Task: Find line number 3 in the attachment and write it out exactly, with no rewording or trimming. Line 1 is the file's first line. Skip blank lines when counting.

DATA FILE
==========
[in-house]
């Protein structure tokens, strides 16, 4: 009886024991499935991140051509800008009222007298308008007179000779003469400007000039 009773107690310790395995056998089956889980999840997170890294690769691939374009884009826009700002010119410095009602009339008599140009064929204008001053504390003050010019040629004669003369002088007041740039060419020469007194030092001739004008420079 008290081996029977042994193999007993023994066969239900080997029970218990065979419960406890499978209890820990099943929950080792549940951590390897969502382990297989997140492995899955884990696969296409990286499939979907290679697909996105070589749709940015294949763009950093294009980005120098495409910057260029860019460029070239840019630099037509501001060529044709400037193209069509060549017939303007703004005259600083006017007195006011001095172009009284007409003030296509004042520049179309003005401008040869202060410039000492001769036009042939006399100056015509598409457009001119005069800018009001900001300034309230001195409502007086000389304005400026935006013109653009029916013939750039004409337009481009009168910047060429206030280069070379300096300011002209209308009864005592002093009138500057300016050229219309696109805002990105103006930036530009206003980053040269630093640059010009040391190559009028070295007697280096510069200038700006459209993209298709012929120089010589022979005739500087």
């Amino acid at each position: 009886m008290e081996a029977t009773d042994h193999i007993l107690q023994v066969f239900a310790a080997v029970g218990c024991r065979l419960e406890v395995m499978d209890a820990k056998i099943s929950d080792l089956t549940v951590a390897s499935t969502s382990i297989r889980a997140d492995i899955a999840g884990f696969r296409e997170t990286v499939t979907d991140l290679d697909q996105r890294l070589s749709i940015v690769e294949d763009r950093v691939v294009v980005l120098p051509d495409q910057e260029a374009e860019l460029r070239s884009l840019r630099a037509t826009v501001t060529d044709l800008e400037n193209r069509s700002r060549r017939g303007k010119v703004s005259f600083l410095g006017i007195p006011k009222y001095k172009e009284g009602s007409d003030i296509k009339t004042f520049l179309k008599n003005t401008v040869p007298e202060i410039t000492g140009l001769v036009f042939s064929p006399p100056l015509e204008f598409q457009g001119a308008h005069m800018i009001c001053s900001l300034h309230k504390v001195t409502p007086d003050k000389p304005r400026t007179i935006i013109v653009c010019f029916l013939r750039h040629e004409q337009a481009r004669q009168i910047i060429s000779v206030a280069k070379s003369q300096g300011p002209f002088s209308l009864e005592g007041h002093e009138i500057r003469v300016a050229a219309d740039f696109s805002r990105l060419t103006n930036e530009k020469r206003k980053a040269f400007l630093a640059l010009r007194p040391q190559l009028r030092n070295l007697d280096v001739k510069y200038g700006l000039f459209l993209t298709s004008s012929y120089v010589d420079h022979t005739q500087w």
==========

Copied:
């Amino acid at each position: 009886m008290e081996a029977t009773d042994h193999i007993l107690q023994v066969f239900a310790a080997v029970g218990c024991r065979l419960e406890v395995m499978d209890a820990k056998i099943s929950d080792l089956t549940v951590a390897s499935t969502s382990i297989r889980a997140d492995i899955a999840g884990f696969r296409e997170t990286v499939t979907d991140l290679d697909q996105r890294l070589s749709i940015v690769e294949d763009r950093v691939v294009v980005l120098p051509d495409q910057e260029a374009e860019l460029r070239s884009l840019r630099a037509t826009v501001t060529d044709l800008e400037n193209r069509s700002r060549r017939g303007k010119v703004s005259f600083l410095g006017i007195p006011k009222y001095k172009e009284g009602s007409d003030i296509k009339t004042f520049l179309k008599n003005t401008v040869p007298e202060i410039t000492g140009l001769v036009f042939s064929p006399p100056l015509e204008f598409q457009g001119a308008h005069m800018i009001c001053s900001l300034h309230k504390v001195t409502p007086d003050k000389p304005r400026t007179i935006i013109v653009c010019f029916l013939r750039h040629e004409q337009a481009r004669q009168i910047i060429s000779v206030a280069k070379s003369q300096g300011p002209f002088s209308l009864e005592g007041h002093e009138i500057r003469v300016a050229a219309d740039f696109s805002r990105l060419t103006n930036e530009k020469r206003k980053a040269f400007l630093a640059l010009r007194p040391q190559l009028r030092n070295l007697d280096v001739k510069y200038g700006l000039f459209l993209t298709s004008s012929y120089v010589d420079h022979t005739q500087w």